Madison then goes on to talk about the challenges that the founders of these governments faced, showing that there is indeed a lesson in the debates that existed in Greece and Rome for those debating the ratification of the Constitution:
“History informs us, likewise, of the difficulties with which these celebrated reformers had to contend, as well as the expedients which they were obliged to employ in order to carry their reforms into effect.”
In other words—these men faced challenges, too, but those challenges did not prevent them from moving forward with improvements. But most important is the lesson that correcting the mistakes of governance in the past is an essential element of a successful and enduring nation, while at the same time recognizing that opposition for opposition’s sake can be needlessly complicating:
“If these lessons teach us, on one hand, to admire the improvement made by America on the ancient mode of preparing and establishing regular plans of government, they serve not less, on the other, to admonish us of the hazards and difficulties incident to such experiments, and of the great imprudence of unnecessarily multiplying them.”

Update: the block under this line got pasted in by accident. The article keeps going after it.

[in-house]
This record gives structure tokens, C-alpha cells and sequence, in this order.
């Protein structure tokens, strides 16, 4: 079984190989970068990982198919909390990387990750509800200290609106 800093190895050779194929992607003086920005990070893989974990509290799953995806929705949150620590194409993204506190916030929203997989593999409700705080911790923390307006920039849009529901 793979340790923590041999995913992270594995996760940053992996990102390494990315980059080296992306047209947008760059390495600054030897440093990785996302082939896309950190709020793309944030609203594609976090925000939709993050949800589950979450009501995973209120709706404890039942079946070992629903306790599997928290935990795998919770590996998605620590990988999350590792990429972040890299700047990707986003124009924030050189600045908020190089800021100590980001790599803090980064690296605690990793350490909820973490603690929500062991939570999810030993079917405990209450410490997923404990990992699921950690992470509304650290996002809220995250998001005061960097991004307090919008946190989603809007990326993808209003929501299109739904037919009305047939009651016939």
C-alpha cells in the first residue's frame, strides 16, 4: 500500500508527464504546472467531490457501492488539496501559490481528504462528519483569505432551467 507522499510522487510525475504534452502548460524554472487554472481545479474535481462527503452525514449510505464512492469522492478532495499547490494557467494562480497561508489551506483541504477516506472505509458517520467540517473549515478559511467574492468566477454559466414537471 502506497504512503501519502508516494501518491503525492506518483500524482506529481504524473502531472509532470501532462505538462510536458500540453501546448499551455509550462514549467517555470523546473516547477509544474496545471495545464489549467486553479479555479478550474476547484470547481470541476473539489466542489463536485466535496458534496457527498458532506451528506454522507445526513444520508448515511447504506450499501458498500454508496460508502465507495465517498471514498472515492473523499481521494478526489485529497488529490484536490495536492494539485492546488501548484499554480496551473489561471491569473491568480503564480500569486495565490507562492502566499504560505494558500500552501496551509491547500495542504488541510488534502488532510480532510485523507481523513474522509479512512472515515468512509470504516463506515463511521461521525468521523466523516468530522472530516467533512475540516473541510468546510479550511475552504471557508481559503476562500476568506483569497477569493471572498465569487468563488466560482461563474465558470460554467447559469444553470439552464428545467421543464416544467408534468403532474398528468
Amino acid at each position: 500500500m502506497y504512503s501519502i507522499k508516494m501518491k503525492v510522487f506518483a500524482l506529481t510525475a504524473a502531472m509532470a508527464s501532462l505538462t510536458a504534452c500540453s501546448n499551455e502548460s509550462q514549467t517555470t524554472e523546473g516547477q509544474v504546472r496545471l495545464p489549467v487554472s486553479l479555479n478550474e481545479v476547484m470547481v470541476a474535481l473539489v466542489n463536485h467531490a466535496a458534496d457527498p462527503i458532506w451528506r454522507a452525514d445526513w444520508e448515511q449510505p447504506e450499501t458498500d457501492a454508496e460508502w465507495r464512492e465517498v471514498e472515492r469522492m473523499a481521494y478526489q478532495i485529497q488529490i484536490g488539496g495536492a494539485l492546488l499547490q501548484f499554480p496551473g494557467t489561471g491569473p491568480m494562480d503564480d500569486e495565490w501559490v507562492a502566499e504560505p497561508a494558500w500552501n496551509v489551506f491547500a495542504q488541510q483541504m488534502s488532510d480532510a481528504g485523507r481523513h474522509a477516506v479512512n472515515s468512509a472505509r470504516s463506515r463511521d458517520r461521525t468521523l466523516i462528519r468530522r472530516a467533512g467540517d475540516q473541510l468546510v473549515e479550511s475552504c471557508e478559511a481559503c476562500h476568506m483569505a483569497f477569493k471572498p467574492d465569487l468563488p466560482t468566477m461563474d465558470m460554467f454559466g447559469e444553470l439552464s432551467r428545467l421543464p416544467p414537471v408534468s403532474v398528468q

This is the real focus of Madison’s essay—his accusation to the critics of the Constitution that their arguments are not in any way constructive or substantive, but worse, that they are (in many cases) contradictory and harmful in that they are needlessly delaying the lawful formation of a national government.
The Constitution was meant as a necessary improvement over the Articles of Confederation, a document that, like many implemented first drafts, was found to be wanting and ultimately unworkable. It was a document full of contradictions—a central government given responsibilities but little authority to exercise those responsibilities. In fact, it could be said that this is by design, that these flaws were embedded in the Articles of Confederation to make that document (and any government trying to operate under it) unworkable (in modern legal parlance, this is referred to as a “poison pill”).